WASHINGTON -- Doesn't matter how bad things look for the St. Louis Cardinals. Trailing by a bunch, down to their last strike, they simply stay calm and do what it takes to win.
Any Red Sox trade discussions the past few weeks have pretty much begun and ended with their top two prospects, second baseman Yoan Moncada and outfielder Andrew Benintendi.
As the Red Sox continue their search for starting pitching, those two names keep coming up. So, naturally, comes a report Tuesday that puts Benintendi at the center of a deal for Chicago White Sox left-handed ace Chris Sale.
Andrew Benintendi “could be the front man in a multi-player Chris Sale trade if talks progress,” according to Chicago-based mlb.com columnist Phil Rogers.
With top pitching prospect Anderson Espinoza dealt to the Padres in trade for Drew Pomeranz, the question is, would Red Sox president of baseball operations Dave Dombrowski further deplete his prospect reserve by dealing Benintendi, the 2015 first-round pick out of Arkansas who is hitting .276 with six homers and 36 RBI in 58 games at Double-A Portland?
The Red Sox' performance is the next six games until the Aug. 1 trade deadline may hold the answer.
The Red Sox send knuckleballer Steven Wright (12-5, American League-leading 2.57 ERA) to the mound tonight in the middle game of their three-game series with the Detroit Tigers.
Wright has won his past four starts. The Tigers counter with right-hander Mike Pelfrey (3-9, 4.78). The Red Sox field their standard lineup, with Ryan Hanigan catching Wright, as they try to rebound from a 4-2 loss on Monday night.
Ian Kinsler 2B
Jose Iglesias SS
Miguel Cabrera 1B
Victor Martinez DH
Nick Castellanos 3B
Justin Upton LF
Mike Aviles RF
Jarrod Saltalamacchia C
Tyler Collins CF
Mookie Betts RF
Dustin Pedroia 2B
Xander Bogaerts SS
David Ortiz DH
Hanley Ramirez 1B
Jackie Bradley Jr. CF
Travis Shaw 3B
Ryan Hanigan C
Brock Holt LF
Steven Wright RHP
Given that he’s a former fifth-round pick, he’s not a local guy with any Boston ties to speak of and that there isn’t a lot of fancy to his game, Anders Bjork might be a bit under the radar as far as Bruins prospects go right now.
Still, the 19-year-old Notre Dame forward has been steadily rising among the ranks at the NCAA level and Bjork put on a pretty impressive show at B’s development camp right along with more hyped forwards like Danton Heinen and Jake DeBrusk.
Bjork showed great skating speed and a hard-nosed willingness to battle whether the puck was on or off his stick. Even better, he showed a finishing flourish with the puck whenever he was around the net. He was literally blowing by defenders with his speed throughout drills each and every day at camp, and it was hard not to notice. Time after time Bjork buried those chances earned through speed and tenacity and showed the offensive confidence that saw him lead Notre Dame in points (12 goals and 35 points in 35 games) last season as a sophomore.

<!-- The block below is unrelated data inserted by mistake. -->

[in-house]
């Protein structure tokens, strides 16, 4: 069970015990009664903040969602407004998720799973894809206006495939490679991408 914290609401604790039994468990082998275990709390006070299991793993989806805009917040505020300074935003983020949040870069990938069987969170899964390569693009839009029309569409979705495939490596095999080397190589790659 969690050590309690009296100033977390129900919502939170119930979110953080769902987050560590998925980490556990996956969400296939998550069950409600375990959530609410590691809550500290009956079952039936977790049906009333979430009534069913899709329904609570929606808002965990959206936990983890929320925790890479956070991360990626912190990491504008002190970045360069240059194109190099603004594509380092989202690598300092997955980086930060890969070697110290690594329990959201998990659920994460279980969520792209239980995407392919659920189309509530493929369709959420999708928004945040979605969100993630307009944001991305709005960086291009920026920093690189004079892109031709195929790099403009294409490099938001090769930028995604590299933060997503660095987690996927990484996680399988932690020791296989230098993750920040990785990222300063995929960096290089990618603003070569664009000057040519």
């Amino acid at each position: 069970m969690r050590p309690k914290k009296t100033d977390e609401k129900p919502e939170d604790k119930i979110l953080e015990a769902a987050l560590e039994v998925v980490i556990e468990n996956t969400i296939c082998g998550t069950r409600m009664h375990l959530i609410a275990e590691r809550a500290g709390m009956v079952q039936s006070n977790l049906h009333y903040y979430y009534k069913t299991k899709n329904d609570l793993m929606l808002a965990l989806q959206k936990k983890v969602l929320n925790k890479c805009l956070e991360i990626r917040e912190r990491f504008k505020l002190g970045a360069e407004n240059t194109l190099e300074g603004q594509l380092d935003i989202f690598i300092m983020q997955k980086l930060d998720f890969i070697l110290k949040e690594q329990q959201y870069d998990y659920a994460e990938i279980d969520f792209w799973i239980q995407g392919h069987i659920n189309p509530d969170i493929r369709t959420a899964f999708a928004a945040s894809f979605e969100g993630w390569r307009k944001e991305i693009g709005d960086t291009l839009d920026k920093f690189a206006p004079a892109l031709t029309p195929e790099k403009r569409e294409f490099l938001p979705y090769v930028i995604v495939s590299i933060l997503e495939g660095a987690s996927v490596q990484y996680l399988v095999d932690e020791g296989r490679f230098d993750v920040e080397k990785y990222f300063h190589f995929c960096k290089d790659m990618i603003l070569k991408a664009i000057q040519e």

“You can tell the guys that have been here. Grizzy [Matt Grzelcyk] has a great week and Anders [Bjork] has a great week because they’re just comfortable in what they’re doing,” said Bruins general manager Don Sweeney. “I mean they’ve played at the college hockey level for two, three, four years in some of these cases. They’re very comfortable in their own skin and in what they do.
"In Anders’ case he gained a tremendous amount of confidence in the World Juniors last year and you can tell he’s carrying that over offensively. He also plays in a very tight system at Notre Dame, so the habits away from the puck are really ingrained in him. Now he’s looking to explore his offensive side.”
The good news for the Bruins: Bjork wants to keep improving on the offensive end and pump up the goal-scoring numbers in his third season with the Fighting Irish. If the week spent at Ristuccia Arena is any indication, Bjork should be lighting it up in Hockey East next season after being a second team All-Hockey East selection last season.
“I’m just working on trying to contribute a little more offensively, and really work on my goal-scoring and offensive abilities like that,” said Bjork, who is a bit of a legacy at Notre Dame with his father, mother, siblings and cousin NHL forward Erik Condra all having matriculated in South Bend as well. “Working on the little things in areas like goal-scoring and playing on the wall are what I’ve been focused on. The feedback from the Bruins has been really good, and really helpful.
“Sometimes they’ll check in after a game or after a weekend of games, and give really helpful feedback. Sometimes it’s even different than what my coach said, so it’s nice to get my viewpoint and sometimes they see things that my coach doesn’t notice. Stuff like that has been really helpful, and has helped me develop as a player definitely.”
Bjork said the Bruins have stressed consistency and greater focus in his game from shift-to-shift and game-to-game and that’s something he clearly took to heart in a dominant week at development camp. Given the rising number of college hockey players that are foregoing the teams that drafted them and become free agents following their senior seasons, one would expect that next season will be Bjork’s last at Notre Dame before signing with the Bruins.
The way that the 6-foot, 188-pound Bjork is improving his game each and every season after being projected a couple of years ago as a possible third-line player in the NHL, the Bruins should be looking to bring him into the Black and Gold fold sooner rather than later.